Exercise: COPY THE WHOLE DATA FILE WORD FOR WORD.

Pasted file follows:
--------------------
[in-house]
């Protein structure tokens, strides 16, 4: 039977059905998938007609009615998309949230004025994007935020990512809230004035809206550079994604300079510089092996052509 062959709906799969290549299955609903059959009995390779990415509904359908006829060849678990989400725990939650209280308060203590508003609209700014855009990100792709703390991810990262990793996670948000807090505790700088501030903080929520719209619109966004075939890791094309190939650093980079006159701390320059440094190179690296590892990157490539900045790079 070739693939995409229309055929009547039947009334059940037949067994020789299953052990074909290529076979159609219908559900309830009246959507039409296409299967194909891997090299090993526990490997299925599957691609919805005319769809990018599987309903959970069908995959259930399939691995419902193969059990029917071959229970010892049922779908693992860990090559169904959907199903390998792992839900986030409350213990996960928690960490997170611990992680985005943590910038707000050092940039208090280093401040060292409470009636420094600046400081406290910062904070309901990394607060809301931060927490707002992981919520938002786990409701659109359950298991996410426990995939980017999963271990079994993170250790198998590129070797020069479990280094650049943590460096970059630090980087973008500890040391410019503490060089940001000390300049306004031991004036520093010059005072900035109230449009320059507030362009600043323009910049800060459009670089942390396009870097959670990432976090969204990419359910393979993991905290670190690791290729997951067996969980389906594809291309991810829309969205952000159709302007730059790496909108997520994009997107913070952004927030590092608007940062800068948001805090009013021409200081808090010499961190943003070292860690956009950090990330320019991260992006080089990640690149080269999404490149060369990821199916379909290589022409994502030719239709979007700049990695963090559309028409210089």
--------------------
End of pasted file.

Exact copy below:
[in-house]
């Protein structure tokens, strides 16, 4: 039977059905998938007609009615998309949230004025994007935020990512809230004035809206550079994604300079510089092996052509 062959709906799969290549299955609903059959009995390779990415509904359908006829060849678990989400725990939650209280308060203590508003609209700014855009990100792709703390991810990262990793996670948000807090505790700088501030903080929520719209619109966004075939890791094309190939650093980079006159701390320059440094190179690296590892990157490539900045790079 070739693939995409229309055929009547039947009334059940037949067994020789299953052990074909290529076979159609219908559900309830009246959507039409296409299967194909891997090299090993526990490997299925599957691609919805005319769809990018599987309903959970069908995959259930399939691995419902193969059990029917071959229970010892049922779908693992860990090559169904959907199903390998792992839900986030409350213990996960928690960490997170611990992680985005943590910038707000050092940039208090280093401040060292409470009636420094600046400081406290910062904070309901990394607060809301931060927490707002992981919520938002786990409701659109359950298991996410426990995939980017999963271990079994993170250790198998590129070797020069479990280094650049943590460096970059630090980087973008500890040391410019503490060089940001000390300049306004031991004036520093010059005072900035109230449009320059507030362009600043323009910049800060459009670089942390396009870097959670990432976090969204990419359910393979993991905290670190690791290729997951067996969980389906594809291309991810829309969205952000159709302007730059790496909108997520994009997107913070952004927030590092608007940062800068948001805090009013021409200081808090010499961190943003070292860690956009950090990330320019991260992006080089990640690149080269999404490149060369990821199916379909290589022409994502030719239709979007700049990695963090559309028409210089």